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Food delivery app Meituan will soon deliver books to Beijing residents

Written by Wency Chen Published on   2 mins read

More than 90% of physical bookstores had almost no revenue in February.

In a bid to help coronavirus-hit bookstores, the Beijing municipal government has closed a deal with on-demand delivery platform Meituan Dianping to have 72 bookstores in the city sell their books and other products on the app, Beijing Youth Daily reported on Friday.

The first batch of bookstores that willprovide books on Meituan includes Beijing Books Building, Xinhua Bookstore, Page One, and Sanlian Taofen Bookstore. The food-delivery giant will waive admission fees and reduce service fees to lessen the burden for bookshops.

“It‘s a good experiment,” said Chen Peng, manager at Page One, a bookstore chain with three outlets in Beijing, during an interview with the Youth Daily. “The impact brought by the epidemic on offline sales will linger for a while. Selling books on Meituan can ease the pressure on physical bookstores to some extent,” he said.

He thinks with the help of Meituan’s delivery and logistics, bookstores can expand their services to reach more people. To compete against online marketplaces like JD.com, he plans to differentiate his bookstore by offering more foreign-language literature.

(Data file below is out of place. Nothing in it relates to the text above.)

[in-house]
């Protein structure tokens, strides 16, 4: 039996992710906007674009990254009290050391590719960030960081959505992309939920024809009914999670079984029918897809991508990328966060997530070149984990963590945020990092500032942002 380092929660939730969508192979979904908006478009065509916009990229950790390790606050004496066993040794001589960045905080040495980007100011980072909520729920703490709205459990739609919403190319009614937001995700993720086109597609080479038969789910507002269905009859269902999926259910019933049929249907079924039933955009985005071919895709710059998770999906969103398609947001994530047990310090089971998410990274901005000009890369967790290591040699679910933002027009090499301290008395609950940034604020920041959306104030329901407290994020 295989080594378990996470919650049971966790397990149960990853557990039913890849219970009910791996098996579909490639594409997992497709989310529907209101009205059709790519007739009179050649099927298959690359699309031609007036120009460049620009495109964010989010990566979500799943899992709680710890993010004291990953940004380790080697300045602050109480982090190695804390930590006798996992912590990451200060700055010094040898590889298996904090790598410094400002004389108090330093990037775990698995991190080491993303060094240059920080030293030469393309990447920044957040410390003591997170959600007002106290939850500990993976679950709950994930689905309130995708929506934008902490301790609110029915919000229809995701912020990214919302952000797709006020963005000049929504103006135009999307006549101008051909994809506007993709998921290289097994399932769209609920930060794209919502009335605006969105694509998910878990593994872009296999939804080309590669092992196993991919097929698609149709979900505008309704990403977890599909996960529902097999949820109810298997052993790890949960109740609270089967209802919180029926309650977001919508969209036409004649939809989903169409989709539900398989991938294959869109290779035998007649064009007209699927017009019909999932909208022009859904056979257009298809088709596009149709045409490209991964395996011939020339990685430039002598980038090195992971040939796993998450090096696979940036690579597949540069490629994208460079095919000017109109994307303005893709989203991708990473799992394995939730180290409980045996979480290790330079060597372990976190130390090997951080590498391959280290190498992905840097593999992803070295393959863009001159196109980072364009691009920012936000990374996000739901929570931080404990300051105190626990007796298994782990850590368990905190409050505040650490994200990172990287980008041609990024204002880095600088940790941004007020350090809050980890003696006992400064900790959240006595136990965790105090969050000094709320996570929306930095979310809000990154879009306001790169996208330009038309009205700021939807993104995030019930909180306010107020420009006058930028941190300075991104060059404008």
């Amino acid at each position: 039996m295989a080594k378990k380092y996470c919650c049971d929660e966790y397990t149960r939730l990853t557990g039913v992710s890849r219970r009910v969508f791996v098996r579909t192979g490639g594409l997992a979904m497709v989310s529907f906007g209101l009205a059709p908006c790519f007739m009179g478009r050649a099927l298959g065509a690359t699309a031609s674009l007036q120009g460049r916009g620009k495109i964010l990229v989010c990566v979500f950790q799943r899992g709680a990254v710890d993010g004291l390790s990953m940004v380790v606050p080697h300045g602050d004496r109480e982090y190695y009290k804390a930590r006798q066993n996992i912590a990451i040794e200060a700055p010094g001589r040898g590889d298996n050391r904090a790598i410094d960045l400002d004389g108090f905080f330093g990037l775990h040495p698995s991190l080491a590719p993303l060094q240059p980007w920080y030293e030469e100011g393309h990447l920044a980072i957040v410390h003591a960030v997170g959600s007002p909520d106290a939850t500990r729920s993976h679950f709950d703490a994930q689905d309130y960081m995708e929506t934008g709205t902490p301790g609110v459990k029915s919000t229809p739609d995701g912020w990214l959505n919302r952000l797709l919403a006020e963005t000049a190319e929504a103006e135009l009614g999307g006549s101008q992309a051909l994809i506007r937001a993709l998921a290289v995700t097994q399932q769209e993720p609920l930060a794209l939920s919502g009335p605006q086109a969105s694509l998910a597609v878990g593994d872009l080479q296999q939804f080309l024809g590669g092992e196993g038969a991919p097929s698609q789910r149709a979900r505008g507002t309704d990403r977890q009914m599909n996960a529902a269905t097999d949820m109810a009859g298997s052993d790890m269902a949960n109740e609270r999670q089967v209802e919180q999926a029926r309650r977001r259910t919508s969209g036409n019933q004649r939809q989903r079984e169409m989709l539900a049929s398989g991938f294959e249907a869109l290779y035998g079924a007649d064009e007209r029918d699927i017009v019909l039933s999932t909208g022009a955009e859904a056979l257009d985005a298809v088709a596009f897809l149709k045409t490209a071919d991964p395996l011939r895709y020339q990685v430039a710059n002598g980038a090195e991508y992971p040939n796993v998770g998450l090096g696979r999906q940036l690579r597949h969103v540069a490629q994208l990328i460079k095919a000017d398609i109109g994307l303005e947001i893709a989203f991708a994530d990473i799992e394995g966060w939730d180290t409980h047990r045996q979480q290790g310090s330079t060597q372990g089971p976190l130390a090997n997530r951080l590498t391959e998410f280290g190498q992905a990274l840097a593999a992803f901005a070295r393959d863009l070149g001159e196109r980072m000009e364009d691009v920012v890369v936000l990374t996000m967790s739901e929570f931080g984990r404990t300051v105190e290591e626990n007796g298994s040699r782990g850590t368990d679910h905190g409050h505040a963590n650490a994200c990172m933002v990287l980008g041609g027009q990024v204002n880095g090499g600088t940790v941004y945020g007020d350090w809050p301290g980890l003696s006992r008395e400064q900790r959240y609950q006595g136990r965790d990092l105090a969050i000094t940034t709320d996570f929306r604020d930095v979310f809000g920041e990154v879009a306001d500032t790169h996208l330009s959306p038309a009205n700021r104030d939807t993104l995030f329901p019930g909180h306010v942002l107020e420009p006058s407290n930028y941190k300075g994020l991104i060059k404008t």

The physical bookselling market is suffering as the coronavirus outbreak keeps people homebound. Over 92% of bookstores had almost no revenues in February, according to an online survey conducted by Shumeng, an association of small and mid-sized bookstores. China has more than 70,000 brick-and-mortar bookstores, compared to 14,000 in the US, South China Morning Post wrote, citing official data.

The industry lost ground to e-commerce competitors and has been undergoing a recovery since 2013, when the central government started incentivizing bookstores by reducing tax and subsidizing rents. New style bookshops began opening in commercial districts and malls in urban cities, providing spaces for recreation, social, cultural event organization, and even dining.

On Feb 24, Owspace, a popular bookstore chain, posted a plea to on Weibo asking customers to join a fundraiser to help their business survive. “Our sales plummeted by 80% year-over-year in February,” said the company.


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